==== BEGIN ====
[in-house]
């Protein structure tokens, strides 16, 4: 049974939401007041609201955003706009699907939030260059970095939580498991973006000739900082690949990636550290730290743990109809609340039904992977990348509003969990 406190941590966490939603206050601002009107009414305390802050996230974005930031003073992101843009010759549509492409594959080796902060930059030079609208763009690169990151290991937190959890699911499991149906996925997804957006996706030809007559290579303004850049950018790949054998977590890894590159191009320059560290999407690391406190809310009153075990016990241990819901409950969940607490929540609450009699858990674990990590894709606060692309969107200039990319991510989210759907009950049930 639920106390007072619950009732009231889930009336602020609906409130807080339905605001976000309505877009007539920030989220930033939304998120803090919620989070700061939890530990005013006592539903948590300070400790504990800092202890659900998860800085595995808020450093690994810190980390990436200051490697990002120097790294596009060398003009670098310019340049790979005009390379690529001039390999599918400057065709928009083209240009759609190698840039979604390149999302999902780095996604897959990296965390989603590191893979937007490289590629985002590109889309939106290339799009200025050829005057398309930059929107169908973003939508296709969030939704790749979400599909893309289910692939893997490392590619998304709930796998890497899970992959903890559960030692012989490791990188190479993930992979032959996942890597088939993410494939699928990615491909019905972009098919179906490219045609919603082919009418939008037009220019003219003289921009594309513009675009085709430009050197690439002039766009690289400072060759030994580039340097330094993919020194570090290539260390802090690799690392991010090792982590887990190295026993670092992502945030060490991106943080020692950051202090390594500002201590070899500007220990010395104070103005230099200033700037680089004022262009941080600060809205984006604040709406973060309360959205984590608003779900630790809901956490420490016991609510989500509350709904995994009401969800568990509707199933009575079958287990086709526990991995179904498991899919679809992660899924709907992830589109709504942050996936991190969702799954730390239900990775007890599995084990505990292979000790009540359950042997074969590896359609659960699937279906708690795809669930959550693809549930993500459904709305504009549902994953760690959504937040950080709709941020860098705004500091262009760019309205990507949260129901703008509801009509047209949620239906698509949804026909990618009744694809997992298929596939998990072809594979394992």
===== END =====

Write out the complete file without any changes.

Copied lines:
[in-house]
């Protein structure tokens, strides 16, 4: 049974939401007041609201955003706009699907939030260059970095939580498991973006000739900082690949990636550290730290743990109809609340039904992977990348509003969990 406190941590966490939603206050601002009107009414305390802050996230974005930031003073992101843009010759549509492409594959080796902060930059030079609208763009690169990151290991937190959890699911499991149906996925997804957006996706030809007559290579303004850049950018790949054998977590890894590159191009320059560290999407690391406190809310009153075990016990241990819901409950969940607490929540609450009699858990674990990590894709606060692309969107200039990319991510989210759907009950049930 639920106390007072619950009732009231889930009336602020609906409130807080339905605001976000309505877009007539920030989220930033939304998120803090919620989070700061939890530990005013006592539903948590300070400790504990800092202890659900998860800085595995808020450093690994810190980390990436200051490697990002120097790294596009060398003009670098310019340049790979005009390379690529001039390999599918400057065709928009083209240009759609190698840039979604390149999302999902780095996604897959990296965390989603590191893979937007490289590629985002590109889309939106290339799009200025050829005057398309930059929107169908973003939508296709969030939704790749979400599909893309289910692939893997490392590619998304709930796998890497899970992959903890559960030692012989490791990188190479993930992979032959996942890597088939993410494939699928990615491909019905972009098919179906490219045609919603082919009418939008037009220019003219003289921009594309513009675009085709430009050197690439002039766009690289400072060759030994580039340097330094993919020194570090290539260390802090690799690392991010090792982590887990190295026993670092992502945030060490991106943080020692950051202090390594500002201590070899500007220990010395104070103005230099200033700037680089004022262009941080600060809205984006604040709406973060309360959205984590608003779900630790809901956490420490016991609510989500509350709904995994009401969800568990509707199933009575079958287990086709526990991995179904498991899919679809992660899924709907992830589109709504942050996936991190969702799954730390239900990775007890599995084990505990292979000790009540359950042997074969590896359609659960699937279906708690795809669930959550693809549930993500459904709305504009549902994953760690959504937040950080709709941020860098705004500091262009760019309205990507949260129901703008509801009509047209949620239906698509949804026909990618009744694809997992298929596939998990072809594979394992």